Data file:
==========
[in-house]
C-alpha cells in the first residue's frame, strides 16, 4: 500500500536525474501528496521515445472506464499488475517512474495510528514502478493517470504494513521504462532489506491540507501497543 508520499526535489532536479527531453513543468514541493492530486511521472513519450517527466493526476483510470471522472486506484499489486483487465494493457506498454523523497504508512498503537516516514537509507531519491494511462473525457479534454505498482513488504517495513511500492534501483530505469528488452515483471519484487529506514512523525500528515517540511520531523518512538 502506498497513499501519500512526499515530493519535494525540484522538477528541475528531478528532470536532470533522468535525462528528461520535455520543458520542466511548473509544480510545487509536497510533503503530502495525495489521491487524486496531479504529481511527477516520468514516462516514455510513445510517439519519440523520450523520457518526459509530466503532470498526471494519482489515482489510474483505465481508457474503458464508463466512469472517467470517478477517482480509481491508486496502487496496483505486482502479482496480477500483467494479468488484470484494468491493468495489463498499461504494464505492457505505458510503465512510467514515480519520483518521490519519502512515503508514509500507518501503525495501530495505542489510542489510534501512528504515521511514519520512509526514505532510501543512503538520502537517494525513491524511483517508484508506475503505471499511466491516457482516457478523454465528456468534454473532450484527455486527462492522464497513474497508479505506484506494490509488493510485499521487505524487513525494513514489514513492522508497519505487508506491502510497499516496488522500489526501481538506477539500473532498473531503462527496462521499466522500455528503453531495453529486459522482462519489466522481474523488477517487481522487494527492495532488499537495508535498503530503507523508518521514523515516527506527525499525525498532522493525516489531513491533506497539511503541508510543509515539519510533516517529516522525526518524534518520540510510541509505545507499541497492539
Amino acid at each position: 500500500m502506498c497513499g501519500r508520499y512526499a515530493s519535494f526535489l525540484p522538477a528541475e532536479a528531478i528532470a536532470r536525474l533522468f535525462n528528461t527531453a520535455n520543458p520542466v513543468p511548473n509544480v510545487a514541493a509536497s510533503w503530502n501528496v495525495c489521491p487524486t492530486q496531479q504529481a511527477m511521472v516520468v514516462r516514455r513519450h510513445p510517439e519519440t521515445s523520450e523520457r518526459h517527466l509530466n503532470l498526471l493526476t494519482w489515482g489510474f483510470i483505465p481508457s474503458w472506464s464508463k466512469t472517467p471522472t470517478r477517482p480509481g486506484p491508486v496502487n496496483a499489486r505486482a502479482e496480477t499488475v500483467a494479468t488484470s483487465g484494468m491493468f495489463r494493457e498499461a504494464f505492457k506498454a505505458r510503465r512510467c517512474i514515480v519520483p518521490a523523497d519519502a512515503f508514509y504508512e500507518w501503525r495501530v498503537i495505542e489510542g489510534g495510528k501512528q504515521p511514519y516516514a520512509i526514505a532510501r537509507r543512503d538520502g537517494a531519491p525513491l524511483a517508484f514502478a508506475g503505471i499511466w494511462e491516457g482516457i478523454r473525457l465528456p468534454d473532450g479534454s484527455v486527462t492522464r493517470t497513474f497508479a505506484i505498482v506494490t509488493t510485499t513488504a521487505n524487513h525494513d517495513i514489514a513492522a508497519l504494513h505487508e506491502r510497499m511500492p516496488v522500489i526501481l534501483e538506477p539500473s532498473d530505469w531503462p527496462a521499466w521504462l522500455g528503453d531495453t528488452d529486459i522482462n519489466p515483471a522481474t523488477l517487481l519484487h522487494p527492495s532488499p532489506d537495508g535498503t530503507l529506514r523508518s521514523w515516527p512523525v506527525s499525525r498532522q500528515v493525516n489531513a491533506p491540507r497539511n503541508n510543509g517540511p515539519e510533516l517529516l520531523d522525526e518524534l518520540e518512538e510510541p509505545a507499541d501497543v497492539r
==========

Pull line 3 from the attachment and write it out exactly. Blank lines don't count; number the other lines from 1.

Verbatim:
Amino acid at each position: 500500500m502506498c497513499g501519500r508520499y512526499a515530493s519535494f526535489l525540484p522538477a528541475e532536479a528531478i528532470a536532470r536525474l533522468f535525462n528528461t527531453a520535455n520543458p520542466v513543468p511548473n509544480v510545487a514541493a509536497s510533503w503530502n501528496v495525495c489521491p487524486t492530486q496531479q504529481a511527477m511521472v516520468v514516462r516514455r513519450h510513445p510517439e519519440t521515445s523520450e523520457r518526459h517527466l509530466n503532470l498526471l493526476t494519482w489515482g489510474f483510470i483505465p481508457s474503458w472506464s464508463k466512469t472517467p471522472t470517478r477517482p480509481g486506484p491508486v496502487n496496483a499489486r505486482a502479482e496480477t499488475v500483467a494479468t488484470s483487465g484494468m491493468f495489463r494493457e498499461a504494464f505492457k506498454a505505458r510503465r512510467c517512474i514515480v519520483p518521490a523523497d519519502a512515503f508514509y504508512e500507518w501503525r495501530v498503537i495505542e489510542g489510534g495510528k501512528q504515521p511514519y516516514a520512509i526514505a532510501r537509507r543512503d538520502g537517494a531519491p525513491l524511483a517508484f514502478a508506475g503505471i499511466w494511462e491516457g482516457i478523454r473525457l465528456p468534454d473532450g479534454s484527455v486527462t492522464r493517470t497513474f497508479a505506484i505498482v506494490t509488493t510485499t513488504a521487505n524487513h525494513d517495513i514489514a513492522a508497519l504494513h505487508e506491502r510497499m511500492p516496488v522500489i526501481l534501483e538506477p539500473s532498473d530505469w531503462p527496462a521499466w521504462l522500455g528503453d531495453t528488452d529486459i522482462n519489466p515483471a522481474t523488477l517487481l519484487h522487494p527492495s532488499p532489506d537495508g535498503t530503507l529506514r523508518s521514523w515516527p512523525v506527525s499525525r498532522q500528515v493525516n489531513a491533506p491540507r497539511n503541508n510543509g517540511p515539519e510533516l517529516l520531523d522525526e518524534l518520540e518512538e510510541p509505545a507499541d501497543v497492539r